But multifamily is especially attractive for new companies because of relatively low barriers for entry, explained Aaron Jungreis, founder of commercial brokerage Rosewood Realty Group.

“Without trivializing it,” he said, “it’s not the most sophisticated business. … It’s a very fixed type of asset that’s not that difficult to master.”

The initial yield on multifamily assets is traditionally low, but value can be unlocked by making building improvements or removing rent-stabilized tenants. That’s where young, hungry professionals can make their mark.

“These are young, energetic guys who are not afraid to get aggressive with tenants,” Jungreis said.

It helps that multifamily lenders also have limited expectations. Since the asset class presents a conservative amount of risk, lenders “don’t expect tremendous amounts of return,” Shkury added.

Stone Street Properties is a real estate investment firm founded last year by Jeffrey Kaye and Robert Morgenstern.

Kaye, who previously worked for developer the Gotham Organization, and Morgenstern, a former Gumley Haft Kleier residential broker, used their industry connections to partner with the investment firm Rockwood Capital. In September, they paid $90 million for a portfolio of five Manhattan rental buildings.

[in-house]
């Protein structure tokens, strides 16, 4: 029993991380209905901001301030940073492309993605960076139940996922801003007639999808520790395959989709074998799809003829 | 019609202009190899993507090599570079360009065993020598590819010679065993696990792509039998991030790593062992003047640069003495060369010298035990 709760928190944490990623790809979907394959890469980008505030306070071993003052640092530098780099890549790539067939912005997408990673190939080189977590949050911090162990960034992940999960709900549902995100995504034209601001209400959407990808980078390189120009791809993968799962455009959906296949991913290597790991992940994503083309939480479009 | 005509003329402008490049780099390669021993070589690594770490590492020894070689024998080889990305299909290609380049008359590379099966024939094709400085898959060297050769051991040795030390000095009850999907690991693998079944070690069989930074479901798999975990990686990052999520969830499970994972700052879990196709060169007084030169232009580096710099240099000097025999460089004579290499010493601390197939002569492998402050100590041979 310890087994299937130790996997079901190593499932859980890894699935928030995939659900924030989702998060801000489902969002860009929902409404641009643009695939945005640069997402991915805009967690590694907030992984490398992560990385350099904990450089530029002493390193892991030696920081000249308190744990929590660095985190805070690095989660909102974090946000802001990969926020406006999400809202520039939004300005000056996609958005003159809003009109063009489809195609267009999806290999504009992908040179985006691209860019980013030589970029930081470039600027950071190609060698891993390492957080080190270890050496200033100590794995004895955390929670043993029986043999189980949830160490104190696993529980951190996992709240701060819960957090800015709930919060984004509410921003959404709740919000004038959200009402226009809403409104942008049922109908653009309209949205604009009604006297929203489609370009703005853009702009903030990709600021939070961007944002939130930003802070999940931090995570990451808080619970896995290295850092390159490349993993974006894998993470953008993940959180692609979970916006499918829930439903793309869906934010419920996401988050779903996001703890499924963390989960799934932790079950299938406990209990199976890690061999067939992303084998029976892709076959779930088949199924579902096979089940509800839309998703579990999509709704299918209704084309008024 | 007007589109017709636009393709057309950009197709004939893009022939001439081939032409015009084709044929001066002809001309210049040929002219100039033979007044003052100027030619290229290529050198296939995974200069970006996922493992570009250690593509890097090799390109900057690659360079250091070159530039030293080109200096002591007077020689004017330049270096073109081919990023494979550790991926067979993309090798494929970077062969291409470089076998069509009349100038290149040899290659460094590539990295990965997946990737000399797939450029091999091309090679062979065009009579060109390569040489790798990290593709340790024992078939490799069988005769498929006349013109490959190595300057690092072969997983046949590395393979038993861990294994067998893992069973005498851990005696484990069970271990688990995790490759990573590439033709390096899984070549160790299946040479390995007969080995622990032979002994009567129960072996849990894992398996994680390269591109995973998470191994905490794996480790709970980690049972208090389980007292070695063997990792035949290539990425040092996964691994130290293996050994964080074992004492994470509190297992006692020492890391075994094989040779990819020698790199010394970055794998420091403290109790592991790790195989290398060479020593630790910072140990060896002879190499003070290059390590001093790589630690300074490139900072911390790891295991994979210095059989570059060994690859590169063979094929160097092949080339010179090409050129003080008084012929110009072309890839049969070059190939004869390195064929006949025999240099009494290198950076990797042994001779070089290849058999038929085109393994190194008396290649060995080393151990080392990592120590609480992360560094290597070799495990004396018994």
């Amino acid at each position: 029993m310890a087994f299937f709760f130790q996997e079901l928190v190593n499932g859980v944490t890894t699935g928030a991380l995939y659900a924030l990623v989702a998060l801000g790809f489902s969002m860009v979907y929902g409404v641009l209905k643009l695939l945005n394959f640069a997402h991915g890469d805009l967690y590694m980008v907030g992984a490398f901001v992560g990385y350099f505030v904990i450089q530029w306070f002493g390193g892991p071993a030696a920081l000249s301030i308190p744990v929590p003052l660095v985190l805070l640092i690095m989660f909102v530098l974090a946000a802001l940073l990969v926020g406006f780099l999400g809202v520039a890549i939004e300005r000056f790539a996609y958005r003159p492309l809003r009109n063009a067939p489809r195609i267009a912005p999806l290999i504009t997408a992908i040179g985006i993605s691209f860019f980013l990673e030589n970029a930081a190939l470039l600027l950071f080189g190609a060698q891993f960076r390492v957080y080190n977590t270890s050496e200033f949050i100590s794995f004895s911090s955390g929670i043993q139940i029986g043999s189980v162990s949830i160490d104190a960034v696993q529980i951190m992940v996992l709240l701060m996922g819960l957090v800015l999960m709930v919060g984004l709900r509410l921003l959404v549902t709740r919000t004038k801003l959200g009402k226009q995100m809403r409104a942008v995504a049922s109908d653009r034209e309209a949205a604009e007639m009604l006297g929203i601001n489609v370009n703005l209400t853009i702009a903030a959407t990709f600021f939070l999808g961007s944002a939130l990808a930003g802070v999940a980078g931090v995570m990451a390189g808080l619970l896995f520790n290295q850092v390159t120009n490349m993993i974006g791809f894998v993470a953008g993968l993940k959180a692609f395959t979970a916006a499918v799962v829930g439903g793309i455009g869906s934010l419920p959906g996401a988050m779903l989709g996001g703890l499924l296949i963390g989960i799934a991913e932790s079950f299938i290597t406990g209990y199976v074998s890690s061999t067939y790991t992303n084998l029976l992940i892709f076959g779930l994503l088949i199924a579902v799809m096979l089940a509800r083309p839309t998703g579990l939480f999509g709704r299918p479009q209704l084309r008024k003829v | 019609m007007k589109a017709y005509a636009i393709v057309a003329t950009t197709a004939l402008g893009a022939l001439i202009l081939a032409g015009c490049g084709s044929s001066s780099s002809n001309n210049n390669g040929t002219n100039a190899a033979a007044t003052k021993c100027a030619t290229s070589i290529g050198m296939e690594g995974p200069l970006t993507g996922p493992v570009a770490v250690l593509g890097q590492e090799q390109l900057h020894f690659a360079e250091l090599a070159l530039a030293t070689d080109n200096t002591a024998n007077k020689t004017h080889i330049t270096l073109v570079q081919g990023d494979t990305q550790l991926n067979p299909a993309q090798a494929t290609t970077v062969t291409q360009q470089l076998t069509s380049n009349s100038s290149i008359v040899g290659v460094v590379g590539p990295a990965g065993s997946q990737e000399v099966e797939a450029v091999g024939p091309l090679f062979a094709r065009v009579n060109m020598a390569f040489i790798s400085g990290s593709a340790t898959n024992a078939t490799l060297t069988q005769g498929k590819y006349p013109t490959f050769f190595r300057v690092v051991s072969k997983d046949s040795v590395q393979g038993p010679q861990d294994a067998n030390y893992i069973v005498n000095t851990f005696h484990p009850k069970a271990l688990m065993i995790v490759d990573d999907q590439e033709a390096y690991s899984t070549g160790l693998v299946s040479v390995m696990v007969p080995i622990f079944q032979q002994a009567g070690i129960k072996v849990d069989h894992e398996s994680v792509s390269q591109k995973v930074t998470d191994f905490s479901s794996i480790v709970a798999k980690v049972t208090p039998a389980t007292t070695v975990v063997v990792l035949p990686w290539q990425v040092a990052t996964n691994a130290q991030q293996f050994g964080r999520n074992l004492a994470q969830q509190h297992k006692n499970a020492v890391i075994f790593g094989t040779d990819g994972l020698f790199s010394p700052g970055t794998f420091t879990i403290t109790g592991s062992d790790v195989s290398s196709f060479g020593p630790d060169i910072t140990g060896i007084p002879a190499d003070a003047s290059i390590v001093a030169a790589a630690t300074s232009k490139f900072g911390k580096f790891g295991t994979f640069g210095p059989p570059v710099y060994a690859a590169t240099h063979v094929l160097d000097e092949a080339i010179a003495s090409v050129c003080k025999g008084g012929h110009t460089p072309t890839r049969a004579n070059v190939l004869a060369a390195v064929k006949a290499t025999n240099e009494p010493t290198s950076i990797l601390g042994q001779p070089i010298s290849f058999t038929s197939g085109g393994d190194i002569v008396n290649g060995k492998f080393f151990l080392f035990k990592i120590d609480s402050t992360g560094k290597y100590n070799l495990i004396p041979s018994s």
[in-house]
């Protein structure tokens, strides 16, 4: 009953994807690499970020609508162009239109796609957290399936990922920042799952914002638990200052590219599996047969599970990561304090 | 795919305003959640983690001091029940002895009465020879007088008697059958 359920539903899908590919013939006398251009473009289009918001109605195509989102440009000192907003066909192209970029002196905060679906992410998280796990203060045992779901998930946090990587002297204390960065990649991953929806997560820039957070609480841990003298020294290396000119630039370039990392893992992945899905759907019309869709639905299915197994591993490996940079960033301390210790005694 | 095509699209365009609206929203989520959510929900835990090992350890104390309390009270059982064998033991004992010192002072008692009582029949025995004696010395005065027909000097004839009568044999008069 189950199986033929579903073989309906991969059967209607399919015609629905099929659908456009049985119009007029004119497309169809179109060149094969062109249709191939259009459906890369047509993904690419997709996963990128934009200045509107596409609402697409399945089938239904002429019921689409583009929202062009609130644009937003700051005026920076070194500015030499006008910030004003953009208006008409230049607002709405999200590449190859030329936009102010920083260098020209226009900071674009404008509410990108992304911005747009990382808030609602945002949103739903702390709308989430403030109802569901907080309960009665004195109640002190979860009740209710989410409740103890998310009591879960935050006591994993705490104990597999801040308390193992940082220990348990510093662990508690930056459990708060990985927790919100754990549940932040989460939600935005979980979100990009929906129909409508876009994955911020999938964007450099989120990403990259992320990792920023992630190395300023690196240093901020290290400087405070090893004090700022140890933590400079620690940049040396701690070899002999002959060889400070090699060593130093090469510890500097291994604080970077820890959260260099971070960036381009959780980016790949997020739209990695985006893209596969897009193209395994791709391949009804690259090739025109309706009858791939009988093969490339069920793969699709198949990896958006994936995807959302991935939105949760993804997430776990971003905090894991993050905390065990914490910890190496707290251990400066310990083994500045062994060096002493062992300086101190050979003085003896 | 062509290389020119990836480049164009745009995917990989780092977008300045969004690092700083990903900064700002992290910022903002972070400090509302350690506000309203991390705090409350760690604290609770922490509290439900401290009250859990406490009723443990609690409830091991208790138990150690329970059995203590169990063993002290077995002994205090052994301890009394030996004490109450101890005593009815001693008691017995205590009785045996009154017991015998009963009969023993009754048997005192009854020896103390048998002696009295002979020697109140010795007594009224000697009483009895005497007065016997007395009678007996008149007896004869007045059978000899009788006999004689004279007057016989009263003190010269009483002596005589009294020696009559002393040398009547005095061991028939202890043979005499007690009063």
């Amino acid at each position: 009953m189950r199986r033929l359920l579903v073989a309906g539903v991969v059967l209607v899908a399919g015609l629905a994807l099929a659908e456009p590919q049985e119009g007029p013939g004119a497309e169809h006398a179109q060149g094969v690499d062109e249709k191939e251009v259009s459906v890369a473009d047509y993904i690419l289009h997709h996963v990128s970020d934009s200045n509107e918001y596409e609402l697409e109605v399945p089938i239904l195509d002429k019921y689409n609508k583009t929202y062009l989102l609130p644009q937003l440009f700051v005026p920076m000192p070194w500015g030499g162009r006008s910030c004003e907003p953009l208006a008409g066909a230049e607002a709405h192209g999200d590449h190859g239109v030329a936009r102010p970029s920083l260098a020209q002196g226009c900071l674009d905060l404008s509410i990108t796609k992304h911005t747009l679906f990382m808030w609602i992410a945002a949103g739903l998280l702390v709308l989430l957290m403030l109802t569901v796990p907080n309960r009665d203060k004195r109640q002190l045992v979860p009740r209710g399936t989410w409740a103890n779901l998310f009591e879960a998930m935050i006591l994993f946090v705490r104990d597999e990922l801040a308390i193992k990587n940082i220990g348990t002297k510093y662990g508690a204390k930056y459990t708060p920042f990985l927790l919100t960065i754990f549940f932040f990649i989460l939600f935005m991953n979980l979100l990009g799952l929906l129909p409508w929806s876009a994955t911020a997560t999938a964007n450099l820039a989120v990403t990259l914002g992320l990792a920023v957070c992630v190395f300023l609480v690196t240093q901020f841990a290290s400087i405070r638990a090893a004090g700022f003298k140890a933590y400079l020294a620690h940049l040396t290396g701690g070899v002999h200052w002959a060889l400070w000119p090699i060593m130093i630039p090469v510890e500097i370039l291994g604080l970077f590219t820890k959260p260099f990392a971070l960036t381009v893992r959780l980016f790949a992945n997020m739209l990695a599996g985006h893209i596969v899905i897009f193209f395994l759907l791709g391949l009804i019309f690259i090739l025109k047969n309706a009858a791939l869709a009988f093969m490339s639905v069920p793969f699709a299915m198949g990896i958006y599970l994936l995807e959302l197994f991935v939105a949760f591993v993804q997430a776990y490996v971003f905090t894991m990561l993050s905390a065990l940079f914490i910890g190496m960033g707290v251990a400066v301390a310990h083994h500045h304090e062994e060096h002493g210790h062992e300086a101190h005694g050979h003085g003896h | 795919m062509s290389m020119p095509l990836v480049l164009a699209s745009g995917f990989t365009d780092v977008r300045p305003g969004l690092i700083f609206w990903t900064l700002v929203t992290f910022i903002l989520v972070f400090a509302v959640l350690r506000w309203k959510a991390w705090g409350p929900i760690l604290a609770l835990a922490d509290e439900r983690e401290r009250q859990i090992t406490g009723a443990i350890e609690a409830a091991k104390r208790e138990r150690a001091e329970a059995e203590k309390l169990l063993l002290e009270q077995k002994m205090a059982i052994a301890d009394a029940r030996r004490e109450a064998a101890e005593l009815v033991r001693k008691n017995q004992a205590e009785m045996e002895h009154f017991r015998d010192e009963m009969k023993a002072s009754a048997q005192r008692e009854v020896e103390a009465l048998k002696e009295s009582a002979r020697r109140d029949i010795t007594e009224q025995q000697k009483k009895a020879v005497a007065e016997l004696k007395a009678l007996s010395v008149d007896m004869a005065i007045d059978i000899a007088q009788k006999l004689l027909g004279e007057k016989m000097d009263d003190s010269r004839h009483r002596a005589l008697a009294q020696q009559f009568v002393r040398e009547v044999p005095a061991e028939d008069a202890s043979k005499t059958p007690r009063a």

Stone Street manages its properties in-house, aiming to add value by “completely gutting and reconfiguring the apartment[s] to utilize every square foot,” Morgenstern said. Using that strategy, he said, the firm recently leased one unit at 7 Cornelia Street for more than twice what it went for when they bought the building.

They said the current strong rental market has also been crucial to the firm’s success. At one of its Manhattan portfolios, Stone Street is paying its investors returns north of 10 percent.

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“When we purchased this portfolio, we anticipated distributions ranging from 5 percent to 8 percent over the course of several years, but have achieved much more in just the first few quarters,” Kaye said.

But real estate investors need more than just elbow grease to get started in today’s uncertain climate.

Lenders are still cautious, industry experts said, so they prefer new investors (or their partners) to have some experience, and to have financial skin in the game (see “Fear and lending in New York: With regulators on their backs, banks get timid”).

Benchmark, founded in 2009 by Aaron Feldman and Jordan Vogel, is only 50 to 60 percent leveraged at the 14 multifamily buildings it’s purchased so far, Vogel said.

And Feldman and Vogel, both 32, previously worked at acquisitions firm SG2 Properties, where they were “groomed” in multifamily building management. Without that experience, “I don’t think we would be in a position to do what we’re doing,” Feldman said. “We went down this path because this is what we know.”

In October, the firm sold 142 Sullivan Street for 60 percent more than it originally paid, after increasing the rent-roll by 35 percent. At 156 Sullivan Street, a 22-unit building Benchmark purchased for $6.05 million in 2010, Feldman and Vogel are aiming to repeat their success. They’ve listed the building for $15.75 million.